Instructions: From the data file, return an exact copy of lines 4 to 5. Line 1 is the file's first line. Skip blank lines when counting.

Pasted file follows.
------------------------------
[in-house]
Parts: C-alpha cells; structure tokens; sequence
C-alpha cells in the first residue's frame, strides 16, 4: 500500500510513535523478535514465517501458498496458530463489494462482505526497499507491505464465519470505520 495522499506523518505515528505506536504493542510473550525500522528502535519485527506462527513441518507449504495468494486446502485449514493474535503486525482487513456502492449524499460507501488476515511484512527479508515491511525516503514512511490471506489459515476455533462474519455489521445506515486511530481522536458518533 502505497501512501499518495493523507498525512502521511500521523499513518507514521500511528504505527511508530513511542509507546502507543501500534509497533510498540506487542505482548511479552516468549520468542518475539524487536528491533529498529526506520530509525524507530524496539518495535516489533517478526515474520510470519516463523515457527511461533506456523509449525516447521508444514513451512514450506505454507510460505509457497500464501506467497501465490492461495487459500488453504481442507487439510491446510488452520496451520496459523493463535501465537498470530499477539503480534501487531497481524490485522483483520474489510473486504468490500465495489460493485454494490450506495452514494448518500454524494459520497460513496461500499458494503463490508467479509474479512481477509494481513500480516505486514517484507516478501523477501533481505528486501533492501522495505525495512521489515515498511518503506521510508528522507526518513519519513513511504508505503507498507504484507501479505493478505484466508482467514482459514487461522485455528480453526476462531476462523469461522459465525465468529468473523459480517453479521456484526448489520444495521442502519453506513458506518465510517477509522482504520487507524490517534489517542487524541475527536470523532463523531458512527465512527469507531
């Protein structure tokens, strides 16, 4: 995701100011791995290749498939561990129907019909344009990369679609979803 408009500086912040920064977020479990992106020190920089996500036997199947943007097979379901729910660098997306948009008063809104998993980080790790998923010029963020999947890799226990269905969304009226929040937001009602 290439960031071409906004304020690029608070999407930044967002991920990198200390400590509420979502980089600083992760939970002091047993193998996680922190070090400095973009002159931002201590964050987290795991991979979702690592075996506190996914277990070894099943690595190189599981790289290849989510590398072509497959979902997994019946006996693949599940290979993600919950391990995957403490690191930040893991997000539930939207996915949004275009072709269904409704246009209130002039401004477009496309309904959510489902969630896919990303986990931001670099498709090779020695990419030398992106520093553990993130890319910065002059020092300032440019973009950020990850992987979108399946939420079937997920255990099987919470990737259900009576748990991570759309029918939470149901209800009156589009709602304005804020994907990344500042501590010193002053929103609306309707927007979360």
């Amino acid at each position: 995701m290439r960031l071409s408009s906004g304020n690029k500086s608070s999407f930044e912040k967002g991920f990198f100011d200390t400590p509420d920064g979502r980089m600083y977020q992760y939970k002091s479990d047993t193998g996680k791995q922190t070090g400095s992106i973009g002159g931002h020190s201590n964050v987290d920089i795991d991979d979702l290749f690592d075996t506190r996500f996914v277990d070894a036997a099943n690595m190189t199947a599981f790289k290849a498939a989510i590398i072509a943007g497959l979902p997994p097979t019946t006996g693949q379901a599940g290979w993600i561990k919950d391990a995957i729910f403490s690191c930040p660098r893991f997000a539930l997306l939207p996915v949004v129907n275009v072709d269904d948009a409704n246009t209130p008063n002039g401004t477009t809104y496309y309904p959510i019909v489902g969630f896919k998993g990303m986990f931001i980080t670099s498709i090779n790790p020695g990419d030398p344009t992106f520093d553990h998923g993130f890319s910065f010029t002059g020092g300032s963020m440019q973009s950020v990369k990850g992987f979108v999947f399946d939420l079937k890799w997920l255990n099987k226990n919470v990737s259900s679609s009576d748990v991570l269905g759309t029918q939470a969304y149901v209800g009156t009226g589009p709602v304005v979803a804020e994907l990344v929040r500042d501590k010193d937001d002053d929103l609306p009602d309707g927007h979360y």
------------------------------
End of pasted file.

């Protein structure tokens, strides 16, 4: 995701100011791995290749498939561990129907019909344009990369679609979803 408009500086912040920064977020479990992106020190920089996500036997199947943007097979379901729910660098997306948009008063809104998993980080790790998923010029963020999947890799226990269905969304009226929040937001009602 290439960031071409906004304020690029608070999407930044967002991920990198200390400590509420979502980089600083992760939970002091047993193998996680922190070090400095973009002159931002201590964050987290795991991979979702690592075996506190996914277990070894099943690595190189599981790289290849989510590398072509497959979902997994019946006996693949599940290979993600919950391990995957403490690191930040893991997000539930939207996915949004275009072709269904409704246009209130002039401004477009496309309904959510489902969630896919990303986990931001670099498709090779020695990419030398992106520093553990993130890319910065002059020092300032440019973009950020990850992987979108399946939420079937997920255990099987919470990737259900009576748990991570759309029918939470149901209800009156589009709602304005804020994907990344500042501590010193002053929103609306309707927007979360």
């Amino acid at each position: 995701m290439r960031l071409s408009s906004g304020n690029k500086s608070s999407f930044e912040k967002g991920f990198f100011d200390t400590p509420d920064g979502r980089m600083y977020q992760y939970k002091s479990d047993t193998g996680k791995q922190t070090g400095s992106i973009g002159g931002h020190s201590n964050v987290d920089i795991d991979d979702l290749f690592d075996t506190r996500f996914v277990d070894a036997a099943n690595m190189t199947a599981f790289k290849a498939a989510i590398i072509a943007g497959l979902p997994p097979t019946t006996g693949q379901a599940g290979w993600i561990k919950d391990a995957i729910f403490s690191c930040p660098r893991f997000a539930l997306l939207p996915v949004v129907n275009v072709d269904d948009a409704n246009t209130p008063n002039g401004t477009t809104y496309y309904p959510i019909v489902g969630f896919k998993g990303m986990f931001i980080t670099s498709i090779n790790p020695g990419d030398p344009t992106f520093d553990h998923g993130f890319s910065f010029t002059g020092g300032s963020m440019q973009s950020v990369k990850g992987f979108v999947f399946d939420l079937k890799w997920l255990n099987k226990n919470v990737s259900s679609s009576d748990v991570l269905g759309t029918q939470a969304y149901v209800g009156t009226g589009p709602v304005v979803a804020e994907l990344v929040r500042d501590k010193d937001d002053d929103l609306p009602d309707g927007h979360y």